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in Tools and techniques
i'm looking for a cheap reliable good quality tool make that sells a range of tools from a hoe to bypass pruners.
any help would be valued
Wolf-garten. Not cheap, they have a multiclick system whereby you buy a handle to suit, and then buy different end bits for it. There are lots of things to fit, hoe, cultivator weeding brush, weeding knife, you name it, they do it.
Buy from certain garden centres, ebay or Amazon. I'd give the plastic versions a miss, the metal ones are only a few more pounds and definitely worth the extra.
Buy cheap, buy twice. These tools are built to last for years.
I have brought some really good tools from lidl's believe it or not & I am a gradener by trade & I didn't think the loppers I got would last long but they out lived a pair of Fiskars loppers which cost me £30!!! & the lidl's ones were a fiver & still going!! I have brought quite a few tools from them & have been very impressed
Like Jcblue I have bought both expensive and cheap but will say aldi do great garden tools but try a local auction house they usually have quality old tools at a very cheap price, my favourite hoe is over 100 years old and it is so comfortable to use you could use it all day, no blisters
No such thing and good quality "cheap" tools.
I bought a value hammer from B&Q, i tried to fix my fence with it, by pulling some nails off the head fell out the same day i bought it, total rubbish.
Truth is with tools, i think more than anything you get what you pay for. Look for anything british or german made, don't touch anything made in china. Particularly in tool that will be worked hard, like spades, forks etc. Even then the sad truth is i don't think anything is made that well anymore, the days of your grandad having a spade he's used for 50 years, i think are well behind us. If stuff lasts for 5 years i'd be happy it's not broke yet, sad but true reflection of manufacturing today.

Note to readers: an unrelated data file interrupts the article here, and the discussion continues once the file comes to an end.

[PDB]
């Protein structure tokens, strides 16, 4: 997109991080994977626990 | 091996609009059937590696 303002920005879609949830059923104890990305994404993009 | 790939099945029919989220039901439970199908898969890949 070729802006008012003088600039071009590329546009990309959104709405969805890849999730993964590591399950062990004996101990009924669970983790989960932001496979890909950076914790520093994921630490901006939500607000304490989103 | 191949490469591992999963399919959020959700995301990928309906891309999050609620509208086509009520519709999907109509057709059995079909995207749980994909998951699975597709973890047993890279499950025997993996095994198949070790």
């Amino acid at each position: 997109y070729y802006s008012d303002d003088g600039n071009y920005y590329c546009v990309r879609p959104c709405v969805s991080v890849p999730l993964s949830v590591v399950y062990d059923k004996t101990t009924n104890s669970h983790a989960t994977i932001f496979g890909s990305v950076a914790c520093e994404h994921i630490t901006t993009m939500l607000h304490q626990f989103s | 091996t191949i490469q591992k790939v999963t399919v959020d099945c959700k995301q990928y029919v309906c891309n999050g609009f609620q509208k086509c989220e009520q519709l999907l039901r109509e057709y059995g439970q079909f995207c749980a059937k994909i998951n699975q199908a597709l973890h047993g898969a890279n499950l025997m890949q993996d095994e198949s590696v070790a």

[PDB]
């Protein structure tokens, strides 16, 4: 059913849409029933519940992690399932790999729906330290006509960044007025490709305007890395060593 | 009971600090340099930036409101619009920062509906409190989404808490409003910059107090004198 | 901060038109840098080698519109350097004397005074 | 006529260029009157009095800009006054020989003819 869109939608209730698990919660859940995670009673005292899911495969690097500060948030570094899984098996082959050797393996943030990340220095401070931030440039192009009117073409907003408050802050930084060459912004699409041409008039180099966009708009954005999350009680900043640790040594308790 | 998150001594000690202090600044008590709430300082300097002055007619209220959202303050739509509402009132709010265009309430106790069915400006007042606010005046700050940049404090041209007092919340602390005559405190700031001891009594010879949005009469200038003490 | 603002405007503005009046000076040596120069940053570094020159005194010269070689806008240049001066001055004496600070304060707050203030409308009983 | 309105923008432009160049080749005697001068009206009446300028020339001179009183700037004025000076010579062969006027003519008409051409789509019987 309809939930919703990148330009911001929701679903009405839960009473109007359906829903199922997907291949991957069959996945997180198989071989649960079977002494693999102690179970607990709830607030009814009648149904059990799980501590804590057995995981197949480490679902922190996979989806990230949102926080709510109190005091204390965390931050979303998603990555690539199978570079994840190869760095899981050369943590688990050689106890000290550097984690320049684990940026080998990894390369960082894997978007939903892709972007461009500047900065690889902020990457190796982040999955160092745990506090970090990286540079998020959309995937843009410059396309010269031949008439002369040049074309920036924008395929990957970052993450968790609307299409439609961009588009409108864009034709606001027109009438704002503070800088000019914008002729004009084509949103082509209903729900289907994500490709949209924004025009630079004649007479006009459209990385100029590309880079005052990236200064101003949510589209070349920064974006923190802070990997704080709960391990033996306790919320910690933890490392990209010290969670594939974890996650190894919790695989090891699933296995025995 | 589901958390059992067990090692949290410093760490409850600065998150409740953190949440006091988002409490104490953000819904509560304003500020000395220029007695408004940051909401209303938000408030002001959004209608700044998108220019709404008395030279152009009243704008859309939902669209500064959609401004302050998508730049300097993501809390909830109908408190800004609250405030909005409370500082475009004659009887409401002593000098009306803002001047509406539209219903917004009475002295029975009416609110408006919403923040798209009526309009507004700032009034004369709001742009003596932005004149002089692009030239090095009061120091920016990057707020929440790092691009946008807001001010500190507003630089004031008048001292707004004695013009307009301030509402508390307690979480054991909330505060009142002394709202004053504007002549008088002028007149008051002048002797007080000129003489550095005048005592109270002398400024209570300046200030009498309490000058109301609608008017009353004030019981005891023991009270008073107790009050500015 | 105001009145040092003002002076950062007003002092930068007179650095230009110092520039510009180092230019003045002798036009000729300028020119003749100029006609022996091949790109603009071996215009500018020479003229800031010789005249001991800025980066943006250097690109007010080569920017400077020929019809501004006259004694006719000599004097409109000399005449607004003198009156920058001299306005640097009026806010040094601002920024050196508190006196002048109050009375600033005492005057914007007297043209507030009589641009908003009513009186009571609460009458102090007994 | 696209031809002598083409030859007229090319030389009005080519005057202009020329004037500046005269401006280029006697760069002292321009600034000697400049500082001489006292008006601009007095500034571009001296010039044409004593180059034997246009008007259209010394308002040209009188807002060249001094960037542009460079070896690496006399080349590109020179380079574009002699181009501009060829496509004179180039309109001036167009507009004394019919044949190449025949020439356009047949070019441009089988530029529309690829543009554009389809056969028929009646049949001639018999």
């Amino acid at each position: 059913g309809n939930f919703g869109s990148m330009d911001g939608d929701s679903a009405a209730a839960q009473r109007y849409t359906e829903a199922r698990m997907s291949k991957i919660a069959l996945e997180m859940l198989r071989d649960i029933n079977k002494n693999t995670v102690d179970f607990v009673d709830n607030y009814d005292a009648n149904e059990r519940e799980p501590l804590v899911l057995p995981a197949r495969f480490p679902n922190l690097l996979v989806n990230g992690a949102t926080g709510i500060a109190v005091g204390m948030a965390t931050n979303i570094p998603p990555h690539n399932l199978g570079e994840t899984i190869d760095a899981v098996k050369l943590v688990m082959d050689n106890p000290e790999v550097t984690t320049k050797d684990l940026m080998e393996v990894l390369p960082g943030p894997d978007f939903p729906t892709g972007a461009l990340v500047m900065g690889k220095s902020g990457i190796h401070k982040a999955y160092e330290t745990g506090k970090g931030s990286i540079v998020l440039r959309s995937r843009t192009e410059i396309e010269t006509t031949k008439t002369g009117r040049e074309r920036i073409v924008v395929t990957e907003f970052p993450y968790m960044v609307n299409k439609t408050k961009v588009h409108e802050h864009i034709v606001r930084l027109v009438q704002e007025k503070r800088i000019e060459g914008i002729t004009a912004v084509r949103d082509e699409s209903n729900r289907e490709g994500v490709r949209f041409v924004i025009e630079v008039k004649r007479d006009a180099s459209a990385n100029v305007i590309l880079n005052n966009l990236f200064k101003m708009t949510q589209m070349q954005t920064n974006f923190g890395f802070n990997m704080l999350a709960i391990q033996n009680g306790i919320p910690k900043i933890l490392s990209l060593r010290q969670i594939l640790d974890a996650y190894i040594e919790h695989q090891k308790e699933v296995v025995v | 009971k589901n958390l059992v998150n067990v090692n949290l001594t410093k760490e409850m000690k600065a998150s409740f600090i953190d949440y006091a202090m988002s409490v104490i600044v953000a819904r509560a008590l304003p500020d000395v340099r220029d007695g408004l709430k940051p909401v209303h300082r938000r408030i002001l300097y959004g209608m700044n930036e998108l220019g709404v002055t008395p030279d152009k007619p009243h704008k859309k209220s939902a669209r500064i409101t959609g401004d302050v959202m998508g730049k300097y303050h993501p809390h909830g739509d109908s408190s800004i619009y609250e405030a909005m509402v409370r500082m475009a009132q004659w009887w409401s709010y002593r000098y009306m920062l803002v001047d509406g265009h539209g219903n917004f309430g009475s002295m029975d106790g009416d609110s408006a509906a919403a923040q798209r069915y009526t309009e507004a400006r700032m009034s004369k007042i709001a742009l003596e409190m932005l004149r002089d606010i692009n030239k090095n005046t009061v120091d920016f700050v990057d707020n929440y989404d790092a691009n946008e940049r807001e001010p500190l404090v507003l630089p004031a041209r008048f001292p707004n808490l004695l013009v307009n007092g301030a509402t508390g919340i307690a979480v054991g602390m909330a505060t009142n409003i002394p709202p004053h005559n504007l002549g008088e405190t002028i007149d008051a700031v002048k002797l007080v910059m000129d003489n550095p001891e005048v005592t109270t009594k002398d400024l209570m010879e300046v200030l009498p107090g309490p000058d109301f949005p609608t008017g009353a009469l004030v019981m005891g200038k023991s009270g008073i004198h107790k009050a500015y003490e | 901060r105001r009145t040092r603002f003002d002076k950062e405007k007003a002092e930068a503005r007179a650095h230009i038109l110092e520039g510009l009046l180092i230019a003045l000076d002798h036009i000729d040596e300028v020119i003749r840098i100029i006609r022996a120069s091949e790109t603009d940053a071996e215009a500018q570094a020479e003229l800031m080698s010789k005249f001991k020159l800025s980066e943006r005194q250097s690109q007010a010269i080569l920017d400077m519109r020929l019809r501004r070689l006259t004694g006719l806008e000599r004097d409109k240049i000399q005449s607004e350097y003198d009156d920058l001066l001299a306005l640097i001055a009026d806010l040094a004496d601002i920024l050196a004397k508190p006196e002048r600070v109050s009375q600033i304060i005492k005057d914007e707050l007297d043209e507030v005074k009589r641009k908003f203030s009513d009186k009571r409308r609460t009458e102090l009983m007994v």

Wolf-garten. Good range, good quality, not ridiculously expensive. Absolutely NOT worth buying cheap tools. Buy one good quality one instead of three rubbish ones.
Visit your local Boot fair and look out for tools from your Grandad's days.
I have a Fiskars Swoe - brilliant, it's strong and done some tough work. I have pruners from Wilkinson which outlasted a pair of Wilkinson Sword with a 10 year guarantee (which I'd claim on but lost receipt); a Spear & Jackson pruning saw, sharp as hell but fell apart whereas the one I bought from Wilkinsons is still going; Wolf anvil secateurs, very comfy, strong, reliable, sharp.
I also bought an excellent pair of loppers from Lidl and they're still going strong, despite some use that really needed a larger ratchet pair, and I garden 4-5 days a week on various sites with a lot of cutting back.
If you go the Wolf-garten route you're locked into their tool heads, which is fine if you're gardening a regular patch, with no changing situations, and you're an organised gardener so that swapping heads doesn't leave you wondering if a head is lost in the pile of weeds! If you wanted a Swoe there isn't a head like that; a wider soil rake with more tines; and other more individual needs. Also, with more parts to break/go wrong if it's in heavy regular use I'd be a little hesitant. I think they're very well made, expensive, and whilst it's quite convenient to have only a few handles, I just prefer to not have to swap heads - I'd lose them!
Many of the tools also I don't think are necessary - if you look at a good range such as Joseph Bentley or Spear & Jackson (normally strong and reliable) they don't provide anywhere such a wide range but what they do is reliable and guaranteed. There's a limited number of tools one needs in regular use: spade(s), forks, bypass and anvil secateurs, hand-fork/trowel - good quality essential or they'll bend, dibber, hoe (I love my swoe - it glides through the soil and weeds, doesn't cut into roots if they're accidentally knocked, is light with a long handle for reaching into the depths of a bed, and it just laughs at stones!) .
One other thing to consider is the material - wooden handles have the major advantage of being able to be repaired/replaced, but need maintenance, whereas metal/plastic are more susceptible to damage and may be irreparable. Depends on your spend budget (one of my spades is a £10, and it's excellent but I don't stress it too much just in case!), whether you want tools for life or for maybe 1-10 years and then replace them (treating them as consumables really - not good for landfill). On the other hand I've bent a £20 fork, thought it was better than it was!
Even if you're not yawning by now, I am!
Brilliant answer, savvysalli, thank you!